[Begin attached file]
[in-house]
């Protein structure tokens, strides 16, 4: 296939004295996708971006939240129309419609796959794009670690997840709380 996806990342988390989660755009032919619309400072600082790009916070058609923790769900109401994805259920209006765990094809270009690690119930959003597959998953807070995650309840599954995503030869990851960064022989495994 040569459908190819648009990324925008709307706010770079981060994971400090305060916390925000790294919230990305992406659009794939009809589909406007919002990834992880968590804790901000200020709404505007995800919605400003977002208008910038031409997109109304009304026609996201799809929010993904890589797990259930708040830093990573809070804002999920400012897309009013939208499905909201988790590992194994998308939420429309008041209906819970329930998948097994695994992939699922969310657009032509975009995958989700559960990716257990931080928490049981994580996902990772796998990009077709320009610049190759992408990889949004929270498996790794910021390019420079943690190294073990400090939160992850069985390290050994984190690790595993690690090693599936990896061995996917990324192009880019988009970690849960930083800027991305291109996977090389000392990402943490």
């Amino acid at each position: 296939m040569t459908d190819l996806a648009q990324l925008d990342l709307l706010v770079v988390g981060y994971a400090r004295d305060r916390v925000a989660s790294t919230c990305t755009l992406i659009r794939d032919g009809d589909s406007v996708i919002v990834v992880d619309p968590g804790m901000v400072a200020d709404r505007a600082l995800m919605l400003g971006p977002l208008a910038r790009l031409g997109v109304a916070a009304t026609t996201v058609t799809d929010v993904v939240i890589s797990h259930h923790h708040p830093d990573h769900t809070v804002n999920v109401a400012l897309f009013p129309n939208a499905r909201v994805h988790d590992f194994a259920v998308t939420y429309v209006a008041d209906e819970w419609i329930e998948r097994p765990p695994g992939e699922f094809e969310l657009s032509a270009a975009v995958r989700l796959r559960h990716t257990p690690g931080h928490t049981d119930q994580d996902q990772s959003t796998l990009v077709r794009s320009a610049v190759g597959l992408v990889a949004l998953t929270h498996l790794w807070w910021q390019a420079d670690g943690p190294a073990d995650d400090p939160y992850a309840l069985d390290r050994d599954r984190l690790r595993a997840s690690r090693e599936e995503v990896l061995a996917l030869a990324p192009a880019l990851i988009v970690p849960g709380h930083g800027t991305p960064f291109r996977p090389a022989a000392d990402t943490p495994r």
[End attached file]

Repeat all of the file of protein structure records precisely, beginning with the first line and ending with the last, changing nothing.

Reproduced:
[in-house]
């Protein structure tokens, strides 16, 4: 296939004295996708971006939240129309419609796959794009670690997840709380 996806990342988390989660755009032919619309400072600082790009916070058609923790769900109401994805259920209006765990094809270009690690119930959003597959998953807070995650309840599954995503030869990851960064022989495994 040569459908190819648009990324925008709307706010770079981060994971400090305060916390925000790294919230990305992406659009794939009809589909406007919002990834992880968590804790901000200020709404505007995800919605400003977002208008910038031409997109109304009304026609996201799809929010993904890589797990259930708040830093990573809070804002999920400012897309009013939208499905909201988790590992194994998308939420429309008041209906819970329930998948097994695994992939699922969310657009032509975009995958989700559960990716257990931080928490049981994580996902990772796998990009077709320009610049190759992408990889949004929270498996790794910021390019420079943690190294073990400090939160992850069985390290050994984190690790595993690690090693599936990896061995996917990324192009880019988009970690849960930083800027991305291109996977090389000392990402943490």
């Amino acid at each position: 296939m040569t459908d190819l996806a648009q990324l925008d990342l709307l706010v770079v988390g981060y994971a400090r004295d305060r916390v925000a989660s790294t919230c990305t755009l992406i659009r794939d032919g009809d589909s406007v996708i919002v990834v992880d619309p968590g804790m901000v400072a200020d709404r505007a600082l995800m919605l400003g971006p977002l208008a910038r790009l031409g997109v109304a916070a009304t026609t996201v058609t799809d929010v993904v939240i890589s797990h259930h923790h708040p830093d990573h769900t809070v804002n999920v109401a400012l897309f009013p129309n939208a499905r909201v994805h988790d590992f194994a259920v998308t939420y429309v209006a008041d209906e819970w419609i329930e998948r097994p765990p695994g992939e699922f094809e969310l657009s032509a270009a975009v995958r989700l796959r559960h990716t257990p690690g931080h928490t049981d119930q994580d996902q990772s959003t796998l990009v077709r794009s320009a610049v190759g597959l992408v990889a949004l998953t929270h498996l790794w807070w910021q390019a420079d670690g943690p190294a073990d995650d400090p939160y992850a309840l069985d390290r050994d599954r984190l690790r595993a997840s690690r090693e599936e995503v990896l061995a996917l030869a990324p192009a880019l990851i988009v970690p849960g709380h930083g800027t991305p960064f291109r996977p090389a022989a000392d990402t943490p495994r």